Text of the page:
24 Using Arduino / Sensors / Use of a finger as a (touch) button by passing current thtough it? on: April 12, 2013, 03:28:59 pm Hello people,I am trying to use my finger as a button. I am using two contacts one being the ground, and the other one being connected to the arduino's digital input along with a pullup resistor.  I very roughly calculated my finger's resistance and its in the range of megaohms at 5volts (around 2.5Mohms). The problem is that at that kind of resistances, the pullups must also take huge values (>6 Mohms) in order for the pin to go low. This method also implies noise.  Is there a better way to do this? Enlighten me please Thank you in advanceHave a great great dayVoid
 25 Using Arduino / LEDs and Multiplexing / Re: Ghost LEDs? Weird phenomenon happening to my white leds :O on: March 27, 2013, 10:17:06 am My soldering iron is not earthed. It's got a three prong british plug but the top prong (earth) is not connected to anything. Only the live and neutral wires leave the plug to go to the soldering iron.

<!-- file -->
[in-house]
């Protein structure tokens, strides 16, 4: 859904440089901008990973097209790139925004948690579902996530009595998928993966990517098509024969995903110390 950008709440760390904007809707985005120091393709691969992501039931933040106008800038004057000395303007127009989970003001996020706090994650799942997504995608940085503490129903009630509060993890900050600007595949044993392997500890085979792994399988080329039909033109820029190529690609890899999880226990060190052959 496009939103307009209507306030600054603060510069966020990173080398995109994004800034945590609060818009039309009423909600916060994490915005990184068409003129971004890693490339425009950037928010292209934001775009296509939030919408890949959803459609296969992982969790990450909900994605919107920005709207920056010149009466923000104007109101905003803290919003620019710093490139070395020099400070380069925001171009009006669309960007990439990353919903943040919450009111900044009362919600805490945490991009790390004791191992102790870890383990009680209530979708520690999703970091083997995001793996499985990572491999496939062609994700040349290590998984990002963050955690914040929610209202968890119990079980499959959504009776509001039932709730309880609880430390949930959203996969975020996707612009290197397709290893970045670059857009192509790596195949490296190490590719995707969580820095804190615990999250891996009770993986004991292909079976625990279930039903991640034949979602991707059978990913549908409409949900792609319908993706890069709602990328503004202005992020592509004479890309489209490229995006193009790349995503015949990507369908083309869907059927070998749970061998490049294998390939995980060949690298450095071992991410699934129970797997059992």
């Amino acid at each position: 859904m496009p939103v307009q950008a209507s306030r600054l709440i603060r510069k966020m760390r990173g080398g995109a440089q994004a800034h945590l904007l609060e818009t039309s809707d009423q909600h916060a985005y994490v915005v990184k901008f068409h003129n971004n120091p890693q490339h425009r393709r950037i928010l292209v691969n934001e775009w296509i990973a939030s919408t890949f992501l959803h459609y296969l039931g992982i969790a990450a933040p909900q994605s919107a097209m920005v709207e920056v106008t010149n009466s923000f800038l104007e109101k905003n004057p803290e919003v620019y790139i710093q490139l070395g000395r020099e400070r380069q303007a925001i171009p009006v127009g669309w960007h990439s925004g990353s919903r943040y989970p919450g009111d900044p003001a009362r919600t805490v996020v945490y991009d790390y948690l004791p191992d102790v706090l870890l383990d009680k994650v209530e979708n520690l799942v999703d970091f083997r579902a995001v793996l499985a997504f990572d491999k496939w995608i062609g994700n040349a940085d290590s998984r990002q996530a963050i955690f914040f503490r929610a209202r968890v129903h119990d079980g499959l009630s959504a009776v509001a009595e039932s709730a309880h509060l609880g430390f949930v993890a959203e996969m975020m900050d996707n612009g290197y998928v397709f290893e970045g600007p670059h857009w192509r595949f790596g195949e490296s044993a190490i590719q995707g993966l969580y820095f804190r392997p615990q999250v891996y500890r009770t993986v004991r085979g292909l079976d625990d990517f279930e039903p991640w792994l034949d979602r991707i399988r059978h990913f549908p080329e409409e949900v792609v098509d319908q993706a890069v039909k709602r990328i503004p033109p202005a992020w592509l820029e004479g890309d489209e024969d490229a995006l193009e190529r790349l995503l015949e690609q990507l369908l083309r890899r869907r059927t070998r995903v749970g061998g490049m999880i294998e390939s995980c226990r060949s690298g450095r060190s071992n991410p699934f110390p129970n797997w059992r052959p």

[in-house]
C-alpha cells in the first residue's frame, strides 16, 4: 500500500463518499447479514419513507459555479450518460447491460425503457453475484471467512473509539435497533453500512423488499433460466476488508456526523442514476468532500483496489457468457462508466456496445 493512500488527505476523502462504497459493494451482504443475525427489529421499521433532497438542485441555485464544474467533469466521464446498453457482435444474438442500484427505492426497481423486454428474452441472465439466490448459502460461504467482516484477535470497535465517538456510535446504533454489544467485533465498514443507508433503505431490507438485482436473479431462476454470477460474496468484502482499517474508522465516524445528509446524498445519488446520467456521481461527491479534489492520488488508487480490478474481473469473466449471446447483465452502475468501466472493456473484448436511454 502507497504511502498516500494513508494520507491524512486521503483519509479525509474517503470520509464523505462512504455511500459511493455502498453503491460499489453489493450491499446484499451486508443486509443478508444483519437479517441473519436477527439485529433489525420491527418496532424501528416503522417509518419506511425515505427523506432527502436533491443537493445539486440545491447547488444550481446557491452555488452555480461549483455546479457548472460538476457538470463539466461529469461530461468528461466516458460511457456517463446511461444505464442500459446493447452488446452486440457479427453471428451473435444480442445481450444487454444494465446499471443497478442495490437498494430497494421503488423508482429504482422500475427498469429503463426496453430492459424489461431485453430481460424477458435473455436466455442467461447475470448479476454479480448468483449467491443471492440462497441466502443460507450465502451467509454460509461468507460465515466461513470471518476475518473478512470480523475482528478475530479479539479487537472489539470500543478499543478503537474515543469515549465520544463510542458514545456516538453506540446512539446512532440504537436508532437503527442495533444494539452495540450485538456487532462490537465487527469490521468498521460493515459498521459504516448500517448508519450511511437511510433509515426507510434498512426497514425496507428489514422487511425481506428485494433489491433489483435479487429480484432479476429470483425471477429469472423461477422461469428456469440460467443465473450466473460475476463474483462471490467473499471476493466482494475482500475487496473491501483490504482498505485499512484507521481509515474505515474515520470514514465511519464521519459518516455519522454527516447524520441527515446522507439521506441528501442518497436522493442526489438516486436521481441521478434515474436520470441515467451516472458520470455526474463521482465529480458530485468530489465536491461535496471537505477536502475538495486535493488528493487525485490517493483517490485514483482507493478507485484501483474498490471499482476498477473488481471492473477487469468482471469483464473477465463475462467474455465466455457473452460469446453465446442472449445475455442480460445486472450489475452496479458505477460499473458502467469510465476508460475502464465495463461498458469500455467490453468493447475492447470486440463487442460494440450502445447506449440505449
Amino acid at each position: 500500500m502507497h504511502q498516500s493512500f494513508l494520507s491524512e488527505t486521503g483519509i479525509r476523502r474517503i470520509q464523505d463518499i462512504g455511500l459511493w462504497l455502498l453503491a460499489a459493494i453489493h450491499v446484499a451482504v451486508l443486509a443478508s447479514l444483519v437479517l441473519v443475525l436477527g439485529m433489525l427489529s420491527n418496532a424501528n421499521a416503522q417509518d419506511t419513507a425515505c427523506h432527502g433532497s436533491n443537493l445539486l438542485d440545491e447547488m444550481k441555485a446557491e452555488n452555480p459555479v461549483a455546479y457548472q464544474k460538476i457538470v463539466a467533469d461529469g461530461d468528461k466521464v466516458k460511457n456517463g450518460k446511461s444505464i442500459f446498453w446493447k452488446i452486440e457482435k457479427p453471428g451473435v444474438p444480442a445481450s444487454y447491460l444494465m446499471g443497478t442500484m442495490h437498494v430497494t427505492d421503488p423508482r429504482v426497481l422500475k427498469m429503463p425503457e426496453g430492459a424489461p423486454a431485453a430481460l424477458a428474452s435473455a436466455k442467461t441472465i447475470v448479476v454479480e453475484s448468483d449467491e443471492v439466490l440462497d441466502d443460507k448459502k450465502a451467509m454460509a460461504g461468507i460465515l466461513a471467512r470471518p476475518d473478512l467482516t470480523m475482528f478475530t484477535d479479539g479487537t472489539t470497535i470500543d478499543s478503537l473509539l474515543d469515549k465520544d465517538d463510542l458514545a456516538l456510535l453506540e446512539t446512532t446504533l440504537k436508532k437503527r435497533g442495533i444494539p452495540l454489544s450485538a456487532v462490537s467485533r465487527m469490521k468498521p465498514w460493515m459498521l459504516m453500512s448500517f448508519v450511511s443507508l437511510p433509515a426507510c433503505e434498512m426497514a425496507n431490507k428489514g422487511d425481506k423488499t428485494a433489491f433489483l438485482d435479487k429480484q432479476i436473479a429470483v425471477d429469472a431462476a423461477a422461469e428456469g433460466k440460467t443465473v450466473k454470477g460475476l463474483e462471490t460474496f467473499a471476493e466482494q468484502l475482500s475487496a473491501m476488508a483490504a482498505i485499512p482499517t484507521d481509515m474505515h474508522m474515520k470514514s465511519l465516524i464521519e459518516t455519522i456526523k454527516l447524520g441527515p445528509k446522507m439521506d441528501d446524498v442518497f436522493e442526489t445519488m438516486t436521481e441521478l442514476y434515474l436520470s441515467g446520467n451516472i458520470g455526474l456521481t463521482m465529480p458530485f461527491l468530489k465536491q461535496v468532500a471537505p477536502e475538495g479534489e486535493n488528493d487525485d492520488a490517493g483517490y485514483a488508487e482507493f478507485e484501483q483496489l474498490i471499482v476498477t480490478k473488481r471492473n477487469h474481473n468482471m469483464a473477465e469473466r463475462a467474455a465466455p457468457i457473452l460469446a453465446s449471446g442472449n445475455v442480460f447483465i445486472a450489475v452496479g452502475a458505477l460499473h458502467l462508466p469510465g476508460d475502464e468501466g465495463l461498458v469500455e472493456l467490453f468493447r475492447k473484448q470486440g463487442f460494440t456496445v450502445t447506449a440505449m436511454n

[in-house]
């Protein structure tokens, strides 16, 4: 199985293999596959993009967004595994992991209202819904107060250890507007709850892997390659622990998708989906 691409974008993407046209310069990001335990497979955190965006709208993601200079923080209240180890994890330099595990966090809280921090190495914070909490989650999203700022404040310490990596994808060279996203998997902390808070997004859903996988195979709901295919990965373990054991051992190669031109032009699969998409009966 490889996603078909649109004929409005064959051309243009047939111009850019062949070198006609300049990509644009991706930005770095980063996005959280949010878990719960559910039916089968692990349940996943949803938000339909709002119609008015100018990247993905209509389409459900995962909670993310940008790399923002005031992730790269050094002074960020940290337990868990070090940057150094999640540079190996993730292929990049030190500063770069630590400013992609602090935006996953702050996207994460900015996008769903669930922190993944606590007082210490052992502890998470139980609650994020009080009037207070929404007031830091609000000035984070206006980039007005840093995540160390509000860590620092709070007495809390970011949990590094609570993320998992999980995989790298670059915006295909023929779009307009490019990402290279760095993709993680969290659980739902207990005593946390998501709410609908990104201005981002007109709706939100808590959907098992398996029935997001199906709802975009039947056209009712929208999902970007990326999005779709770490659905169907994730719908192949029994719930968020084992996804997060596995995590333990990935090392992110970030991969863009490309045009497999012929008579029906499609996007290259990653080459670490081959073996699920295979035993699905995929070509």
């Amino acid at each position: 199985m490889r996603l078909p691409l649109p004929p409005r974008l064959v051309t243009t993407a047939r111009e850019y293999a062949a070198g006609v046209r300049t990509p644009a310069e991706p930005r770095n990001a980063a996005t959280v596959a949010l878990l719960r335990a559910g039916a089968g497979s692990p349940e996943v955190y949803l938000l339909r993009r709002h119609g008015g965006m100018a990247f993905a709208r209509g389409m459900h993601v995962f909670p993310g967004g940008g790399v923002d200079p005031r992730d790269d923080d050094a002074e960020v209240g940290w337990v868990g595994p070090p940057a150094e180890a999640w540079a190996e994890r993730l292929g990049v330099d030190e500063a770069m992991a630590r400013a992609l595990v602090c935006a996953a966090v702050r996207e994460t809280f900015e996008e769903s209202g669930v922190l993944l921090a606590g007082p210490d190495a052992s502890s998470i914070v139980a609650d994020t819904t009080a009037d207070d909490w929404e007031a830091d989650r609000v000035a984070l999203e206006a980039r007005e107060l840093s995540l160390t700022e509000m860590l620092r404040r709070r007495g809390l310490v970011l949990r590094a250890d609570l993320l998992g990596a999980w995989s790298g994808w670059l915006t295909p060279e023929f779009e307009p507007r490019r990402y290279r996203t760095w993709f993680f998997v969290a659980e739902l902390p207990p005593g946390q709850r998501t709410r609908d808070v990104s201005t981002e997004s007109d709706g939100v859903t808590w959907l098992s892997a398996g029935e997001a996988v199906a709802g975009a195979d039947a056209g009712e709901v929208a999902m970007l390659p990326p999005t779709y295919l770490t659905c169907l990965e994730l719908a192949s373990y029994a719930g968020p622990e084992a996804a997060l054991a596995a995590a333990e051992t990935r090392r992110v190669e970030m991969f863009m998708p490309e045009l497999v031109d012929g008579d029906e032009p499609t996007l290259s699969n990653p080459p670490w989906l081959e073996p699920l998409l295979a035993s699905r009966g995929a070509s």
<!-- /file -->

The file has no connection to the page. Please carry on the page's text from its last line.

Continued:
26 Using Arduino / LEDs and Multiplexing / Ghost LEDs? Weird phenomenon happening to my white leds :O on: March 27, 2013, 12:24:48 am I was soldering an led array yesterday. It's made up of 5 rows of white leds connected in parallel via a single 5 ohm resistor to ground. Each row consist of 4 leds connected in series. I got an AC soldering iron. 30 watt, 240 volts, 50 hertz. As soon as i touched the leads of the leds with my bare hands while in the array and touched the soldering iron tip on the other side of the array, some of the leds would very dimly light up.Do you guys have a clue why this is happening?Thank you in advanceAdditional:************************************************************************************************************************The leds light up even brighter when one side of the array is connected to earth via a 3 pin UK socket without the need of me touching the connections with my bare hands